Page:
Cleaning College Apartments Made Me Never Want to Rent Again

Photo credit: Alan Levine, CC BY 2.0.

Apartments are my jam. Or at least they used to be.

When I was a very young kid (read: age 13–15), I worked as a professional cleaner for some family friends. A few times a month, I cleaned rental cabins alongside an elderly former secretary with a foul mouth. We carpooled to and fro through the forest. It was a nice time.

Knowing how to clean a house or apartment is a perfect emergency skill. You know the type—waitressing, bartending, welding, and digging ditches. Those skills you can do even if the economy completely collapses and it’s impossible to get work in your specialized field. Everyone should have one of those skills.

When I was interning as a writer/social media expert in 2012, I knew it was time to bust out my rags and Magic Erasers again. Rent waits for no one, and I had a skill that could earn money.

The landlady that ran our apartment was hiring cleaners, and I applied/was accepted for the job within a week. That was the first thing that something was up: any job that accepts you quickly isn’t a job you want to keep.

I also should have been suspicious when there was a paint scraper in my supply bucket.

I lived in a more central part of Oregon at the time, aka mold country. There’s no getting away from mold. You have to clean things up in a hurry so you don’t incentivize mold growth. You’re always looking for the little black spots.

Why was I worried about mold as a house cleaner, you ask? Because, as it turned out, it would be my job to paint over it. Not report it. Not call a specialist. Paint over it.

Granted, we used paint that supposedly detoxed and stopped the mold in its tracks. It may have been mold-killing primer (which does exist). But I was not informed that this would be part of my duties when I took on this job. I had been hired to clean apartments, but my job actually consisted of a fair amount of painting and maintenance. That paint scraper in my bucket? That was for scraping and redoing windowsills.

The landlady also had a tendency to downplay the situation. Every additional property I signed up to clean ended up being way worse than I expected. One group of students left their apartment filled with garbage (including an impressive amount of pizza boxes). I was also asked to clean a musty house once occupied by an addict. I cut myself on a knife in his disgusting “nest” upstairs and had to get a tetanus shot. Yes, there was human fecal matter in that place.

It was grueling work. But I had chosen it. I had no one to blame but me, and I was earning above minimum wage. 

On one occasion, a coworker and I had to drive by the landlady’s house to pick up a few supplies. I was startled by how wealthy she was. A nice home, with an RV in the driveway. Massive trucks. Everything neatly maintained.

Which hey, good for her. Wealth isn’t something I begrudge someone for having in and of itself. But was she making so much money partly because she wasn’t paying my coworkers and I our fair share? Could she pocket more because she wasn’t willing to invest in professionals, but was satisfied with trusting a few punks in their early twenties?

It’s not like she was exactly watching over us every time we went to clean. She gave my coworker and me a checklist of things to do and then left us alone. If she had time later, she’d come by and check our work. If she had time.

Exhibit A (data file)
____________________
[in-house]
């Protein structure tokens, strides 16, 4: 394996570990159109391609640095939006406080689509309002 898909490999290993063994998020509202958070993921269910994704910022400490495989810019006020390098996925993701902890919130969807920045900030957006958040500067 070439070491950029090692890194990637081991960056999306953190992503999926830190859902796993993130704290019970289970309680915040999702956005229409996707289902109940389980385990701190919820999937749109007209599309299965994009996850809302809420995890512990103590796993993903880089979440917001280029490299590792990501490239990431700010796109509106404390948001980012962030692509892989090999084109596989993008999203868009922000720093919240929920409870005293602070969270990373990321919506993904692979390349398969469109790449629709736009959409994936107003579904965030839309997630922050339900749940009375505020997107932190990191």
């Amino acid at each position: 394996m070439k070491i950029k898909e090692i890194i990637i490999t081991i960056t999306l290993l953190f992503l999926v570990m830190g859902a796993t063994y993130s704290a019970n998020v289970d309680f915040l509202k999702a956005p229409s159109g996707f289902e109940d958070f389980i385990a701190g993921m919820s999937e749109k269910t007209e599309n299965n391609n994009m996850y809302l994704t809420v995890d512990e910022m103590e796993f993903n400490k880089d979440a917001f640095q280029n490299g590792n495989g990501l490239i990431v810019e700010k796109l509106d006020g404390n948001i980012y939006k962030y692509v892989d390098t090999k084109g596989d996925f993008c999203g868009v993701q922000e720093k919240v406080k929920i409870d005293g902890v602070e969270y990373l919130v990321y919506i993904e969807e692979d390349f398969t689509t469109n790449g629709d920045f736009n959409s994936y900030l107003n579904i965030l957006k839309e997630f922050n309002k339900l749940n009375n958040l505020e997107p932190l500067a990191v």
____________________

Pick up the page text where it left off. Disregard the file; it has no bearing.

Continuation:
This is the beauty and the terror of renting—you get a place to live, but your rights are often vague and unenforceable. Honestly, that makes me so nervous. Who’s to say that my landlady wasn’t doing something illegal by hiring us as cleaners, or asking us to paint over the mold, or not checking to make sure we’d actually done it? I felt bad regularly for just doing my job.

A dark part of me wonders what the reaction would have been had the students living in that apartment known that their between-occupant cleaning was done by fellow students, not professionals. That we wiped, swept and mopped, but that was it. (Honestly, some of the students probably wouldn’t have cared—but their parents might.)

The old me used to look up at the restored vintage apartment buildings of Portland and long to live in them. I wanted to be a cute hipster in an old apartment. I wanted to “pass” as someone who didn’t have to clean up after the young women who probably moved into those apartments after graduation.

No more. Now I’ll stay in my ultra-low-rent place in the ‘burbs until I have enough money to own one of those buildings and pay to actually maintain them. Screw glamour.

Believe me, I have no plans to be an exploitative landlady who owns shiny cars but hires unqualified people to care for my tenants. But renting? Too risky. The idea of trusting someone to take care of my living situation faithfully is too big of a risk. I’m looking forward to getting out of the game as soon as possible. Then bucking the trend itself.

On one of the last nights of my boyfriend’s and my stay in our terrible apartment complex, our toilet broke. That’s the best way to describe it. Saying “it flooded” or “it was beyond unflushable” doesn’t begin to describe how gross it was.

I knew that that thing was not getting fixed anytime soon. I knew how the landlady worked. So I did the only logical thing: I snuck my boyfriend into the unoccupied apartment across the courtyard so we could each take a shit.

Petty? Yes. But I had the keys—and I’d be cleaning it tomorrow anyway. 

Brit McGinnis is a copywriter and author of several books. Her work has appeared on Paste, SparkNotes and anywhere fine stories are sold. She lives in Portland, Oregon.

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